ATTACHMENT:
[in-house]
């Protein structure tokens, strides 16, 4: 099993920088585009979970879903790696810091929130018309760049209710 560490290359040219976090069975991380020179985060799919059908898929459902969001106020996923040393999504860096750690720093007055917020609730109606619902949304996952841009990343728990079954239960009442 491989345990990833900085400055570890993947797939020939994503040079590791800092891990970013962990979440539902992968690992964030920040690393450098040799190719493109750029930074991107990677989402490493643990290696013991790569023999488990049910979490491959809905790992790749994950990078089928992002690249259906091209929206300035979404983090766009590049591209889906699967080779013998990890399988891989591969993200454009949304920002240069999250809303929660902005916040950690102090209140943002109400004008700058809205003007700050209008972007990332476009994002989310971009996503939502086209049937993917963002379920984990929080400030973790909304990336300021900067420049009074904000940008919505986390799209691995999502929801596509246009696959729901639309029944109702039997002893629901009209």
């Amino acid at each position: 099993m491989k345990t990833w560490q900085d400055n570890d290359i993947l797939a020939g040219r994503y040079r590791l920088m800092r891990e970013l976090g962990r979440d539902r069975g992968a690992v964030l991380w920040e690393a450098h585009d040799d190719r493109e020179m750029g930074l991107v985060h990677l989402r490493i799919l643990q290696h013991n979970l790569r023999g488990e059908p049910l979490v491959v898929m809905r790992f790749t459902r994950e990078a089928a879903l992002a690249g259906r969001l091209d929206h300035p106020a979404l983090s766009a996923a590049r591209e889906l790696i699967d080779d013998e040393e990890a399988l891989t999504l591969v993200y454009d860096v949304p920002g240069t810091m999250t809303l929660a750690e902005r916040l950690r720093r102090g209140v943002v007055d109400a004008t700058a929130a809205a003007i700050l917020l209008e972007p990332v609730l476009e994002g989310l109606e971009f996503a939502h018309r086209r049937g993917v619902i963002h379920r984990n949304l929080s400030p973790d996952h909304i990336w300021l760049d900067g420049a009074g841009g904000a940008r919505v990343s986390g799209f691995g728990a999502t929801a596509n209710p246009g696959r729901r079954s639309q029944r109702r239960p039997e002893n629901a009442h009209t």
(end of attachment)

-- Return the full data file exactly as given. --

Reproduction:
[in-house]
């Protein structure tokens, strides 16, 4: 099993920088585009979970879903790696810091929130018309760049209710 560490290359040219976090069975991380020179985060799919059908898929459902969001106020996923040393999504860096750690720093007055917020609730109606619902949304996952841009990343728990079954239960009442 491989345990990833900085400055570890993947797939020939994503040079590791800092891990970013962990979440539902992968690992964030920040690393450098040799190719493109750029930074991107990677989402490493643990290696013991790569023999488990049910979490491959809905790992790749994950990078089928992002690249259906091209929206300035979404983090766009590049591209889906699967080779013998990890399988891989591969993200454009949304920002240069999250809303929660902005916040950690102090209140943002109400004008700058809205003007700050209008972007990332476009994002989310971009996503939502086209049937993917963002379920984990929080400030973790909304990336300021900067420049009074904000940008919505986390799209691995999502929801596509246009696959729901639309029944109702039997002893629901009209």
């Amino acid at each position: 099993m491989k345990t990833w560490q900085d400055n570890d290359i993947l797939a020939g040219r994503y040079r590791l920088m800092r891990e970013l976090g962990r979440d539902r069975g992968a690992v964030l991380w920040e690393a450098h585009d040799d190719r493109e020179m750029g930074l991107v985060h990677l989402r490493i799919l643990q290696h013991n979970l790569r023999g488990e059908p049910l979490v491959v898929m809905r790992f790749t459902r994950e990078a089928a879903l992002a690249g259906r969001l091209d929206h300035p106020a979404l983090s766009a996923a590049r591209e889906l790696i699967d080779d013998e040393e990890a399988l891989t999504l591969v993200y454009d860096v949304p920002g240069t810091m999250t809303l929660a750690e902005r916040l950690r720093r102090g209140v943002v007055d109400a004008t700058a929130a809205a003007i700050l917020l209008e972007p990332v609730l476009e994002g989310l109606e971009f996503a939502h018309r086209r049937g993917v619902i963002h379920r984990n949304l929080s400030p973790d996952h909304i990336w300021l760049d900067g420049a009074g841009g904000a940008r919505v990343s986390g799209f691995g728990a999502t929801a596509n209710p246009g696959r729901r079954s639309q029944r109702r239960p039997e002893n629901a009442h009209t």